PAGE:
An Inadequate Beginning

God’s unaltering plan is to bring many sons (and daughters) unto glory. (Hebrews 2:10) To accomplish this, people have to be born of God. (John 3:31 John 3:91 John 4:7) This is not a “slight” healing: it is a radical change of the inward man. In fact, the change is so thorough and profound that afterwards Christ is not ashamed to call us brethren. (Hebrews 2:11) This is a new creature in Christ. The old passes away and all becomes new. God gives us a new heart and a new spirit with all new desires. Nevertheless, multitudes are coming to Christ who were never born again. Ministers led them in a prayer or had them sign a church membership card; but they were never genuinely changed.

Most Christians are hostile to the teachings of Darwinian Evolution; however, the doctrine itself is thoroughly embeded in their thinking process. When most Christians think of Christianity, they think of a person starting out with a simple confession of faith and then slowly evolving into a child of God. In other words, with each passing month or year, they become more like Christ and less like the Devil. This is false.

True Christianity begins with a crisis event in which a person passes from death unto life — from the power of Satan to the power of God. This crisis event is known theologically as regeneration. The person is ” born ” of the Spirit (See the illustration above). Once they are ” born ” again, they can begin growing in grace. This is what Jesus was referring to in John 3:3 when He said, “You must be born again.” This is a transformation by the Holy Spirit that renders a person a child of God. They were of their father the devil — performing his lusts; however, now they are born from above and God is working in them both to will and to do His good pleasure. Anything less than this result and we are back in Jeremiah 8:11 having been “healed slightly.”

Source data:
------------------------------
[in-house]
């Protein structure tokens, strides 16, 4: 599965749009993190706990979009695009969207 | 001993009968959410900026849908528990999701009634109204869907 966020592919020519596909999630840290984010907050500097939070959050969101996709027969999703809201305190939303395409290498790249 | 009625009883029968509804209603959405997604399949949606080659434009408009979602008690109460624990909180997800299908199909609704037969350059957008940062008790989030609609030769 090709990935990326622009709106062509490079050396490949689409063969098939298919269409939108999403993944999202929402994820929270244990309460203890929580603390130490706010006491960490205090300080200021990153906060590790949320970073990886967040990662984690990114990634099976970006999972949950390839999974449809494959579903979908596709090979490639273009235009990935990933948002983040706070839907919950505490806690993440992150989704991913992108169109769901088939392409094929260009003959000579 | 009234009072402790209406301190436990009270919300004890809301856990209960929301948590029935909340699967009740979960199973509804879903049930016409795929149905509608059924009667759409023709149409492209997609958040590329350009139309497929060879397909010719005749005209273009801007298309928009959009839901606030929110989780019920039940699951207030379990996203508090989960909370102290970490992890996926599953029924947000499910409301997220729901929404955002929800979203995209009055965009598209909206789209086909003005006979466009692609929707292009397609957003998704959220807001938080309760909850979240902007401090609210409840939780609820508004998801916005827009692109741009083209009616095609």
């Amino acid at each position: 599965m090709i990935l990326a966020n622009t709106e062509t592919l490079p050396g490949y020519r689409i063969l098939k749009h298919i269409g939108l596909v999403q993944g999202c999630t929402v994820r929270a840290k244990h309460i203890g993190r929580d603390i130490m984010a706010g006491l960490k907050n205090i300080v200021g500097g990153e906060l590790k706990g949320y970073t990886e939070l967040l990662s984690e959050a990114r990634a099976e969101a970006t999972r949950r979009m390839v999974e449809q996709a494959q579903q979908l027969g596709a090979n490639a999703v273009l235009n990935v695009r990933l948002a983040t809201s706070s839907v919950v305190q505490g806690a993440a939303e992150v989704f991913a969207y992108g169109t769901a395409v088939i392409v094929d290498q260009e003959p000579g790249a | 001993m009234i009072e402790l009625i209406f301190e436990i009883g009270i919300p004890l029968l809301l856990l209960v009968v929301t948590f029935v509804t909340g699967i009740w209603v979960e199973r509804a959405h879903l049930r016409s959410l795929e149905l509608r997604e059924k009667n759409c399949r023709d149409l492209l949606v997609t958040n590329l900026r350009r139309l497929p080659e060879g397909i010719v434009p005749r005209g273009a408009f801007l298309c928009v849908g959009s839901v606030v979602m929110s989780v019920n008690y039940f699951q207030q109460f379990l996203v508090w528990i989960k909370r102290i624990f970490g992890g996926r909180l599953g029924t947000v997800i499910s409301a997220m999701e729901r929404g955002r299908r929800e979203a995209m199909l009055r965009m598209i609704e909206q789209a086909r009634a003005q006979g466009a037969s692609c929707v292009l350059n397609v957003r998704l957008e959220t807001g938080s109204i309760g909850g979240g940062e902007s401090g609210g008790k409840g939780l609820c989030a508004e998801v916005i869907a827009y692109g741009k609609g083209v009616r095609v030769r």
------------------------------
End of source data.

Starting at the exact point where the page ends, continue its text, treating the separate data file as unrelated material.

Another Tragic Mindset

Sometimes false teachings go together like cause and effect. We get one thing wrong and generally some other error is close by. In addition to our subject “Evolutionistic Evangelism,”  we also have to deal with “Industrial Innovations.” That is, we have many innovations that have come into evangelism since the industrial revolution that place the emphasis on speed and quantity, rather than birth and quality. 

What is the goal of an assembly line? Speed. Obviously, there is a desire to maintain a standard, but 
everything is systematic. This is light years from, “The wind blows where it wishes, and you hear the sound of it, but cannot tell where it comes from and where it goes. So is everyone who is born of the Spirit.” (John 3:8 NKJV) For over a hundred years society has been conditioned to want to speed things up. Nevertheless, we can’t speed up New Birth.

Since so few are willing to preach a message that will bring about New Birth; and even fewer are willing to pray patiently with people to see them pass from death to life; we have a deficiency in new births and an abundance of folks that are trying to “evolve” into being a child of God. It is impossible.

For they have healed the wound of the daughter of My people slightly, Saying, “Peace, peace!’ When there is no peace. (Jeremiah 8:11)